Critical analysis of 12th Chemistry NCERT book

Analysis of first 3 pages of Chapter 1:


1st Paragraph:
"The correlation between structure and properties helps in discovering new solid materials
with desired properties like high temperature superconductors, magnetic materials, biodegradable
polymers for packaging, biocompliant solids for surgical implants, etc."

The first paragraph itself start with the technical terms like biodegradable polymers for packaging, biocompliant solids for surgical implants. But the book does not explain what are these. How will a student imagine such technical terms and correlate with the structure of solids? Where are the solid structures of a biocompliant solids for surgical implants? And how structure suits the need for surgical implants.
Regarding magnetic materials, it's written at the end of the chapter. So at least say about it, that you will read about it soon

Another Paragraph:
Some glass objects from ancient civilisations are found to become milky in appearance because of some crystallisation. Like  liquids, amorphous solids have a tendency to flow, though very slowly. Therefore, sometimes these are called pseudo solids or super cooled liquids.

Where is the diagram for it? How will a student imagine solids which behave like liquids, that have a tendency to flow?

"Glass panes fixed to windows or doors of old buildings are invariably found to be slightly thicker at the bottom than at the top. This is because the glass flows down very slowly and makes the bottom
portion slightly thicker."

Where is the diagram for it? And how this happens? Where is the proper explanation?

Intext Questions:
Classify the following as amorphous or crystalline solids: Polyurethane, naphthalene, benzoic acid, teflon, potassium nitrate, cellophane, polyvinyl, chloride, fibre glass, copper.

Do the author thinks, students already know what is polyurethane, teflon, cellophane, polyvinyl etc. ? How can they put a question that is not told before? What the author expects, the student will search the internet and find the answers? Where are the structures of teflon, cellophane etc.? How it is significant?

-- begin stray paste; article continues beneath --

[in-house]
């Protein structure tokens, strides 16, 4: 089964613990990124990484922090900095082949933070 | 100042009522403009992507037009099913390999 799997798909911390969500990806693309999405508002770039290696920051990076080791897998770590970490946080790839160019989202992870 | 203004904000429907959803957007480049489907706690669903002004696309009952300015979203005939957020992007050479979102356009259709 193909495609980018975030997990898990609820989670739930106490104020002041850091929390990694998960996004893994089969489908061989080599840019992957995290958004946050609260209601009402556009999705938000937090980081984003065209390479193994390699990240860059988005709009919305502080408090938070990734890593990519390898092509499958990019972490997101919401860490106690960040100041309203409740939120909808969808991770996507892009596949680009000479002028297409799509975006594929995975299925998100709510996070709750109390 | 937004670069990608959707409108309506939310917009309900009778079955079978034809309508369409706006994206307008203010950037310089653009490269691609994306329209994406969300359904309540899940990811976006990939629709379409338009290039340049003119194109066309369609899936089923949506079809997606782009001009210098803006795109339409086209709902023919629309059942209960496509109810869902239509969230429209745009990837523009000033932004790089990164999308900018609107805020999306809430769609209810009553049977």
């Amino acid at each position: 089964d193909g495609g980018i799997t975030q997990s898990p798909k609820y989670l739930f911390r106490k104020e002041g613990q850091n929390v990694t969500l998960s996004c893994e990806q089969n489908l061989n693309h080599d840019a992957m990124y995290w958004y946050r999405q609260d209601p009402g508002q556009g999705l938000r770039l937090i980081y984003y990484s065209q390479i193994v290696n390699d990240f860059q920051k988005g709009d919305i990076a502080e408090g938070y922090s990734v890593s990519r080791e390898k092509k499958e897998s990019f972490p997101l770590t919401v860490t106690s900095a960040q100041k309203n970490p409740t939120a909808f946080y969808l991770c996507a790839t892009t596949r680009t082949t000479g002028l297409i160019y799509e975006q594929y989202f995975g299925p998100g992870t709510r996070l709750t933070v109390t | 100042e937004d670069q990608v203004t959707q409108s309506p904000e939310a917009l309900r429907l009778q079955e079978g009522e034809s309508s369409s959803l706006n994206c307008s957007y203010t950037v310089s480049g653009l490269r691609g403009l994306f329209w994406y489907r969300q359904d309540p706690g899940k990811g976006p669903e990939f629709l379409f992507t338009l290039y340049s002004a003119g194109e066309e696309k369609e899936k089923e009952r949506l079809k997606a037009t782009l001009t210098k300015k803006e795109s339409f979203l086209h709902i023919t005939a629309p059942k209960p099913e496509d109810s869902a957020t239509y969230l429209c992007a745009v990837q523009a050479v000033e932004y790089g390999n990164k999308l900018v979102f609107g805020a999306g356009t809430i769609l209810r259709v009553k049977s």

These kinds of situation arise throughout the book.
The solution is to take feedback from students for every paragraph you write. What question arises in their mind? How can it be explained better? Students should be the stakeholders for  the book.


Update:
Now a review of state board books.
e.g. In Odisha, college teachers are fanatic about these books and are most recommended for students.
Lets, review an Information Technology book. Even though I can't analyze the complete book, as the number of pages will become more than 10 times of the original book.



Most of us are concerned about the errors, so here are some of the errors


a) Usually the e-mail address is in
i) Upper case ii) Lower case iii) Proper case iv) All of the above

If you search the internet, or if you have some practical knowledge about e-mail, you will find that emails are usually case-insensitive. So, the answer should be All of the above. But the author writes the answer as lower case

c) ______ service enables an Internet user to move a file from one computer on the Internet.
i) HTTP ii)HTML iii) FTP iv) All of the above

Seems the question setter knows only the full form of HTTP and FTP, without knowing any detail about HTTP and FTP. The author gives the answer as FTP perhaps because FTP full form is File Transfer Protocol
https://daniel.haxx.se/docs/ftp-vs-http.html

Well, this is only the tip of the iceberg. 
Now, come to the theory part of the book. It's very interesting. I can make such books in one or two days. Just give the keywords of the syllabus, run a web crawler and done. The book is ready. You will not even get any factual errors in the book.

And student work is to mug up the book without understanding anything with just superficial knowledge and get marks in the exam.
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